When Michael Roberts, PhD, earned his clinical psychology PhD in 1978, he cemented his new identity with a subscription to Professional Psychology: Research and Practice (PPRP). The journal's coverage of all things professional, from credentialing and ethics to psychological education and training, has updated him on the latest practice trends ever since-the proof is in the rows of bookmarked, dog-eared PPRP issues lining the bookshelves in his University of Kansas office.
Now Roberts wants to return the favor. As PPRP's incoming editor-he starts his six-year term in January-the professor of child psychology plans to maintain the journal's status as a must-read for psychology professionals. In particular, Roberts welcomes articles on hot topics like cultural competence for therapists, evidence-based practice, disaster response and psychotropics' effects on patients. But he also seeks continuous coverage of journal staples such as developments in health-care reimbursement and licensure and mobility: "Nothing in the professional psychology domain is off the table," he says.
"I want something in every issue that's interesting and applicable to readers' daily life as a psychologist-and for there to be something they've not thought about before," Roberts explains. "I want this to be the one journal they read cover to cover."
Roberts also seeks to preserve PPRP's broad audience, which includes clinicians, policy-makers and educators. In fact, as current chair of the Council of University Directors of Clinical Psychology, he wants to ensure that educators and students keep reading the journal even though a new APA journal on professional education and training will launch next month. While the new journal will examine the nuts-and-bolts of training, PPRP addresses the professional issues that affect training more globally, Roberts says.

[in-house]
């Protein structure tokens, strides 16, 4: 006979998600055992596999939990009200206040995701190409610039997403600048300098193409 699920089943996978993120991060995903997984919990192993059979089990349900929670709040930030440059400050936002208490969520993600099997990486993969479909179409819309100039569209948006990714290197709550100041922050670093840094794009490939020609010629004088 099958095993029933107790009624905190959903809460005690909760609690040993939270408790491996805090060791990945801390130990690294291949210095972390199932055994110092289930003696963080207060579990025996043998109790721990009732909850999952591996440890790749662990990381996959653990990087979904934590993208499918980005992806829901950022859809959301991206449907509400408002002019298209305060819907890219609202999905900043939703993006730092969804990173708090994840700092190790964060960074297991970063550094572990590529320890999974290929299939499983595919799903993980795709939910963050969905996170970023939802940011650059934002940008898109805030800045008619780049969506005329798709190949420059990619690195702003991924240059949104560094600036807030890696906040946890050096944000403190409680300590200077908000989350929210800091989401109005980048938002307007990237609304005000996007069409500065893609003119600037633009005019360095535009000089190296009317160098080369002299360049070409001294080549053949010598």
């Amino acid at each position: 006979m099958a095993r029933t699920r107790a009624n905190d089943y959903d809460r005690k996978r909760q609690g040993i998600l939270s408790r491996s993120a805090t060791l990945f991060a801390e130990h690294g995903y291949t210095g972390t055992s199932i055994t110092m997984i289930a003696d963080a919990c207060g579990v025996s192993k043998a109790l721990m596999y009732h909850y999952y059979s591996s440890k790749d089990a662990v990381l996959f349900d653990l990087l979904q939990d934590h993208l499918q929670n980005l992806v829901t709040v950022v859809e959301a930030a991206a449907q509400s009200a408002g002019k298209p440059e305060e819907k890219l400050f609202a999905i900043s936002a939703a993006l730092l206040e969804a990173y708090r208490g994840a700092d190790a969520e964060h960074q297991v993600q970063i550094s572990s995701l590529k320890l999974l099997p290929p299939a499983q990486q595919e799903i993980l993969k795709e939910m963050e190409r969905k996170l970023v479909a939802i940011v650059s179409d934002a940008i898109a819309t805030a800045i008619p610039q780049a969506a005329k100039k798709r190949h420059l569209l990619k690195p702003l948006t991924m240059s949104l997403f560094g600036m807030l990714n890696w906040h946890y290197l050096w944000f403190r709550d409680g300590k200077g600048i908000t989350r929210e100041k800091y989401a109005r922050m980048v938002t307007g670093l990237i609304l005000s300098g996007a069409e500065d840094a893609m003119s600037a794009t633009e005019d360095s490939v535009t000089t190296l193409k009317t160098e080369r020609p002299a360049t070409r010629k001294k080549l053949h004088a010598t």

"My goal is for the journal to serve all of practicing psychology, from what practitioners need to know to what educators need to teach," Roberts notes.
Another priority for him is boosting the number of manuscript submissions, particularly from practitioners, who don't have the same incentives to publish as academics do, Roberts notes. In fact, writing journal articles can take time away from their practice. But, he emphasizes, "If they write for PPRP, they are giving back to their profession."
As further incentive to publish in the journal, Roberts says his aim is to turn papers back to authors quickly, within 60 days-a habit he's fostered in other editing positions, such as his current appointment as associate editor of the Journal of Consulting and Clinical Psychology. Supporting him in his quick turnaround mission at PPRP will be associate editors Nadine Kaslow, PhD, Jennifer F. Kelly, PhD, Jean A. Carter, PhD, and Jeffrey E. Barnett, PsyD.
Roberts says he and his team will take a constructive approach to reviewing.
"I want to be facilitative and help authors' presentation, not change their voices," he says. "And if I send a rejection, it won't be one sentence, like with medical journals. Psychology's journal editors have nurtured me and taken a constructive role. I want to do the same by opening up opportunities for contributors to write, and giving them support."
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